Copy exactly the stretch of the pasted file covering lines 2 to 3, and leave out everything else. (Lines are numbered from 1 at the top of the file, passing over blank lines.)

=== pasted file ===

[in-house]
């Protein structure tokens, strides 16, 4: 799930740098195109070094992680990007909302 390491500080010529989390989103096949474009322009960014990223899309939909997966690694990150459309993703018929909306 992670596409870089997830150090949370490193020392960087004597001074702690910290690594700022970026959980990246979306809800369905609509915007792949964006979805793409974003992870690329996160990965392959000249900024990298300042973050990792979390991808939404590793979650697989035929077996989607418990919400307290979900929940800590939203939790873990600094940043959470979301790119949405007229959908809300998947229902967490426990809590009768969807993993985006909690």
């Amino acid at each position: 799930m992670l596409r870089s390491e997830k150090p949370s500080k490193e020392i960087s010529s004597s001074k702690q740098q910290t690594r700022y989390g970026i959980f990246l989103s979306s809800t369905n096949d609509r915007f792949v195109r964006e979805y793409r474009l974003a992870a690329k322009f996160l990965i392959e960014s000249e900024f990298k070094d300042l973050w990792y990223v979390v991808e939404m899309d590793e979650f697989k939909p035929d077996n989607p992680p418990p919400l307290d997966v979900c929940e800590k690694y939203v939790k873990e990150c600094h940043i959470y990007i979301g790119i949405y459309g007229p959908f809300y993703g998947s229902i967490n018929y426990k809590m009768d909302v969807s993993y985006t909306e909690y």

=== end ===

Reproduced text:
């Protein structure tokens, strides 16, 4: 799930740098195109070094992680990007909302 390491500080010529989390989103096949474009322009960014990223899309939909997966690694990150459309993703018929909306 992670596409870089997830150090949370490193020392960087004597001074702690910290690594700022970026959980990246979306809800369905609509915007792949964006979805793409974003992870690329996160990965392959000249900024990298300042973050990792979390991808939404590793979650697989035929077996989607418990919400307290979900929940800590939203939790873990600094940043959470979301790119949405007229959908809300998947229902967490426990809590009768969807993993985006909690």
């Amino acid at each position: 799930m992670l596409r870089s390491e997830k150090p949370s500080k490193e020392i960087s010529s004597s001074k702690q740098q910290t690594r700022y989390g970026i959980f990246l989103s979306s809800t369905n096949d609509r915007f792949v195109r964006e979805y793409r474009l974003a992870a690329k322009f996160l990965i392959e960014s000249e900024f990298k070094d300042l973050w990792y990223v979390v991808e939404m899309d590793e979650f697989k939909p035929d077996n989607p992680p418990p919400l307290d997966v979900c929940e800590k690694y939203v939790k873990e990150c600094h940043i959470y990007i979301g790119i949405y459309g007229p959908f809300y993703g998947s229902i967490n018929y426990k809590m009768d909302v969807s993993y985006t909306e909690y």